June 3, 2010

The Perfect Pitch:

By Alanna Levine, MD FAAP
Developing a pitch for a television segment is not an easy task. You have one chance to pitch the segment to a producer, so it pays to make it a strong one. Producers scan through hundreds of emails every day-some they read and some they don’t even open. How do you make your pitch stand out, get read, and ultimately get picked up?

I have been pitching stories to the media for three years. I have developed relationships with many producers and have been lucky enough to get feedback from them on my pitches. The following are tips I have picked up along the way that help maximize the chance that my pitch will become a segment.

1. Develop a one line ‘tease’: Try to create the headline for the show in the pitch. What would the hosts say is coming up after the commercial break to keep people interested and prevent them from turning the channel? For example, “Spring Break Safety Tips: 5 things every parent should know to keep their teens safe while away on Spring Break” or “Is your baby safe in the car? A new study shows that only 20% of babies are buckled in properly. Find out how to make sure your baby is protected”
2. Be succinct: Producers don’t have that much time to spend on any one pitch. Put the most important points in the first lines of the pitch. Limit the pitch to one paragraph or a few bullet points. If they are interested, you can always provide more information later.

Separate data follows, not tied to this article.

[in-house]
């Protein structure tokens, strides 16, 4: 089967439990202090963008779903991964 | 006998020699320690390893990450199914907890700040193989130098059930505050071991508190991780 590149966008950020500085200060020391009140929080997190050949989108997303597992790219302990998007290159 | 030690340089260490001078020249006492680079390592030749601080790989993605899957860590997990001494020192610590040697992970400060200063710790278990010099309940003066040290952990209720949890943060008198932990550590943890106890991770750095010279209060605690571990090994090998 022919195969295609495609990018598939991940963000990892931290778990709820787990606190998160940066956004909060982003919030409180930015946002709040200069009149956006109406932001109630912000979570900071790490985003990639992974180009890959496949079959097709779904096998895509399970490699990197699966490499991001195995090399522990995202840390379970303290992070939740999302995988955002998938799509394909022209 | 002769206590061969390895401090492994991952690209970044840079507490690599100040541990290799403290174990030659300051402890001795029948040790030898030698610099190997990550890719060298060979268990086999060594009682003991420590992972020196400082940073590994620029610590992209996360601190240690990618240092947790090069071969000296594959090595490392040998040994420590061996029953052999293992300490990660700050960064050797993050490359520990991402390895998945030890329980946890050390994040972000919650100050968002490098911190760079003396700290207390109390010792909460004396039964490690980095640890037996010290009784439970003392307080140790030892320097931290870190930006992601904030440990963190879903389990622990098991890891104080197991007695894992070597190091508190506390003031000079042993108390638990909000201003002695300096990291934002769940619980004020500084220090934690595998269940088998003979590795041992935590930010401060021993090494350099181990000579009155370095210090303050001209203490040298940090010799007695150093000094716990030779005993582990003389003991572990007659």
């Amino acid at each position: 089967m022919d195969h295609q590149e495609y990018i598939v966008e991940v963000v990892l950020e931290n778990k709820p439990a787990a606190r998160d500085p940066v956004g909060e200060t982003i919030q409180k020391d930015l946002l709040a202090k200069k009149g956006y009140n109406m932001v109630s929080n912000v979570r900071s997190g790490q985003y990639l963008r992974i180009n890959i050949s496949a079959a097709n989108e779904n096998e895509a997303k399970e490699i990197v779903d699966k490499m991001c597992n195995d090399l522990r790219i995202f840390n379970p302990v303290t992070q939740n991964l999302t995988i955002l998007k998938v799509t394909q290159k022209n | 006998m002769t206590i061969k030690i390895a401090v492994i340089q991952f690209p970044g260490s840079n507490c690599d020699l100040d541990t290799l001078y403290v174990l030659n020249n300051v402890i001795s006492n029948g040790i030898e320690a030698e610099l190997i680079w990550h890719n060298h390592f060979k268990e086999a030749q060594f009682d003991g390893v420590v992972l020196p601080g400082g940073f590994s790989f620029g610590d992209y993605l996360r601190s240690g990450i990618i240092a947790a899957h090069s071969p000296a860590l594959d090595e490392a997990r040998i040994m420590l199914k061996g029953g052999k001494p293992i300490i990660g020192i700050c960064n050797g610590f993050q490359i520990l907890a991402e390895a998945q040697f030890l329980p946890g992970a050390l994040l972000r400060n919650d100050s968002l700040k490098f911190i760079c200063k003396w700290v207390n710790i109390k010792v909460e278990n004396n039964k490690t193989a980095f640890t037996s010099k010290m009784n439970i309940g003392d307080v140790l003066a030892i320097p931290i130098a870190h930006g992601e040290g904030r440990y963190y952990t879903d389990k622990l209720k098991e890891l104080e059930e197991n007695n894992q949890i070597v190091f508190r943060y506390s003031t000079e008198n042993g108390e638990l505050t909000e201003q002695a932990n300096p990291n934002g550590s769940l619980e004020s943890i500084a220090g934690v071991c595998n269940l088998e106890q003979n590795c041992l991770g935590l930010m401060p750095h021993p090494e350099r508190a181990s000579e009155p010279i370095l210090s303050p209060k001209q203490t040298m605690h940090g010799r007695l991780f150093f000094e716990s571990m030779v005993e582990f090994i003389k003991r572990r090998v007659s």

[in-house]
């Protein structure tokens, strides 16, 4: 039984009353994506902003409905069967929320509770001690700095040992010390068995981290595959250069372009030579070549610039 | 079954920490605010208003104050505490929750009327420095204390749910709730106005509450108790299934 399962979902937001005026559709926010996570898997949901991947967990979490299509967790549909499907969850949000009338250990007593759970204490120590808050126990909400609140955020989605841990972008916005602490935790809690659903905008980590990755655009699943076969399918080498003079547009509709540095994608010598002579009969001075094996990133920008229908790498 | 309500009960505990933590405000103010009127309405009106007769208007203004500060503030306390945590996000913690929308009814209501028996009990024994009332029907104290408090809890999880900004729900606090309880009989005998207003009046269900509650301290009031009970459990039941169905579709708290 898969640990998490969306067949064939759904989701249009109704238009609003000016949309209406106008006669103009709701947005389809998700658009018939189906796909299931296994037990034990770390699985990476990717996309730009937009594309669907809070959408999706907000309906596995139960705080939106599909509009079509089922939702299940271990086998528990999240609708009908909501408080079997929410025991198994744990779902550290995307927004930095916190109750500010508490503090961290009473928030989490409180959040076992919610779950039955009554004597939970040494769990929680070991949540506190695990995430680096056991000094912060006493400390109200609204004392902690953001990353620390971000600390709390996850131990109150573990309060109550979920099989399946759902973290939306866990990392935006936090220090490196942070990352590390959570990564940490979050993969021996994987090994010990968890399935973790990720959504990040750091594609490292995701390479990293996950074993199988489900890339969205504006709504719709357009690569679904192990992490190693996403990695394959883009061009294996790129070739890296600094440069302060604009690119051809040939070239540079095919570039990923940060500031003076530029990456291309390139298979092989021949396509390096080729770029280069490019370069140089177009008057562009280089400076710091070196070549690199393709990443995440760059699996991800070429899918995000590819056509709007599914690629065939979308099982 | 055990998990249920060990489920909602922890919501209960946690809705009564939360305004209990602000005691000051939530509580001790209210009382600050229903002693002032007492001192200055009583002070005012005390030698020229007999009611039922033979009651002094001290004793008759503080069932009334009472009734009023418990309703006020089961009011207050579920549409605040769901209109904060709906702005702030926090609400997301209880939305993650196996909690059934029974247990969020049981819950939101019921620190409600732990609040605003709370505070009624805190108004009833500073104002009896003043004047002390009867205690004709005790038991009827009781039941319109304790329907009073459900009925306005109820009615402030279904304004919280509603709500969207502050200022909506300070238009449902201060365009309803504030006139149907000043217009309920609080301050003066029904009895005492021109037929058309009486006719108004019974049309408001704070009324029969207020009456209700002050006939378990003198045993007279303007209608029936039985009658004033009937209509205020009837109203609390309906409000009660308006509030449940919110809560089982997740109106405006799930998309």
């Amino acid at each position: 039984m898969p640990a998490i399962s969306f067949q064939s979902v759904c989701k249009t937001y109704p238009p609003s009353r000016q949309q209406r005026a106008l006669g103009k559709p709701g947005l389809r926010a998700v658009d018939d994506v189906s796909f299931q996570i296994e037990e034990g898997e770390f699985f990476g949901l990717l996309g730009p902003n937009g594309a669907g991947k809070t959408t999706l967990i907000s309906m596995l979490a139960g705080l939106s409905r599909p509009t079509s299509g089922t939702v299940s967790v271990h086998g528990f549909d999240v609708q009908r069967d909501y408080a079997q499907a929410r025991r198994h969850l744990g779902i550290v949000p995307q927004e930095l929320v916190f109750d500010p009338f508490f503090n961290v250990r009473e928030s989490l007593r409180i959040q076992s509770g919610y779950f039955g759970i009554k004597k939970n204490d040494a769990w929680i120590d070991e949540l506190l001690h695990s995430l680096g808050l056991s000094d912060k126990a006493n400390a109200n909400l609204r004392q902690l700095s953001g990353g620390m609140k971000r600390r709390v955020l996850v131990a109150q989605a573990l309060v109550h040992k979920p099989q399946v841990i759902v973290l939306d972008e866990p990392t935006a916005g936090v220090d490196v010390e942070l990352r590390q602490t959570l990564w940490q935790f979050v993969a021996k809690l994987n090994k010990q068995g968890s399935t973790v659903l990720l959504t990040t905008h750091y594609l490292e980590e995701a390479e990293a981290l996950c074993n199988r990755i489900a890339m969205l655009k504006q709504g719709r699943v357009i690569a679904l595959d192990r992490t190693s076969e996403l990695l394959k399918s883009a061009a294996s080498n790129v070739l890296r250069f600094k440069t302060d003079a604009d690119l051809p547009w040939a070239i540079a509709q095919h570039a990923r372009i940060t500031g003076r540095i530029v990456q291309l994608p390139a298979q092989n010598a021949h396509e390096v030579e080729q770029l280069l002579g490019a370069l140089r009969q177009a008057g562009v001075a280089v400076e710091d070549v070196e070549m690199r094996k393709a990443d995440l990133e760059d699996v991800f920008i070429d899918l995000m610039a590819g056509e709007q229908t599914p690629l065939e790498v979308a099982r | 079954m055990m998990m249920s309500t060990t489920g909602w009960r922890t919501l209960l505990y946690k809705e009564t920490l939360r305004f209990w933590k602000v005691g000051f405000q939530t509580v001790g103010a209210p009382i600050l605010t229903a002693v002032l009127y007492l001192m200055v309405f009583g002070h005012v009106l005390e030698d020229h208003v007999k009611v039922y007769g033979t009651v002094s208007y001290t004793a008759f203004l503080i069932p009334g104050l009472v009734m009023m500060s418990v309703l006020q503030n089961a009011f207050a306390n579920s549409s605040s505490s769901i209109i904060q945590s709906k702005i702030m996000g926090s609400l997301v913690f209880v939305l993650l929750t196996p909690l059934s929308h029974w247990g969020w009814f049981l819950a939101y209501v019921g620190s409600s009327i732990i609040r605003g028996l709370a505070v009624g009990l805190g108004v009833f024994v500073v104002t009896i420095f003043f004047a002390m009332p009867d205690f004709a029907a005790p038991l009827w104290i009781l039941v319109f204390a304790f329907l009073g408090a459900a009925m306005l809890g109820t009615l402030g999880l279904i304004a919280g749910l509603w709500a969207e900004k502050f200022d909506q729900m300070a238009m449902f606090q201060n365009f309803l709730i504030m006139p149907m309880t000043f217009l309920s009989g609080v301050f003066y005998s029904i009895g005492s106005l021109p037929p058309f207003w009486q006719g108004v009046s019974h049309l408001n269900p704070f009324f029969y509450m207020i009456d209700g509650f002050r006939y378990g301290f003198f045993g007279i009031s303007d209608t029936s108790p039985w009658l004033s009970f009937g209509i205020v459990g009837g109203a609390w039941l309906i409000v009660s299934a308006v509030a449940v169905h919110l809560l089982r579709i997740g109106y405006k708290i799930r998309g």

3. Give the story a hook: Why should it be in today’s news? Relate it to something that happened recently. For example, the week Michelle Obama launched the “Let’s Move” campaign was a great time to pitch a story about the importance of diet and exercise in kids’ lives. If a child was recently injured in a sledding accident, pitch a story about guidelines parents should follow to make sure their kids are protected.
4. Make sure the segment is timely: Pitch backpack segments just before back to school time; pitch segments about the importance of flu vaccines in the fall when they hit doctors offices; pitch fireworks safety just before July 4th.
5. Pitch when the pitch will be best received: Do not send your pitch to a producer while the show is live on the air, or during the hour it tapes-it will only get buried in his/her inbox. Try to find out the producer’s schedule. For example, the CBS Saturday Early Show's medical producer is off Mondays. Each week early Tuesday morning, I scan the health news headlines and send him a pitch before 10 am. He usually emails back feedback within the hour. Catching a producer at the right time can make all of the difference.

And lastly, don't be shy about pitching. Remember, producers cannot come up with all of the segments on their own. They rely on experts to present them with great ideas.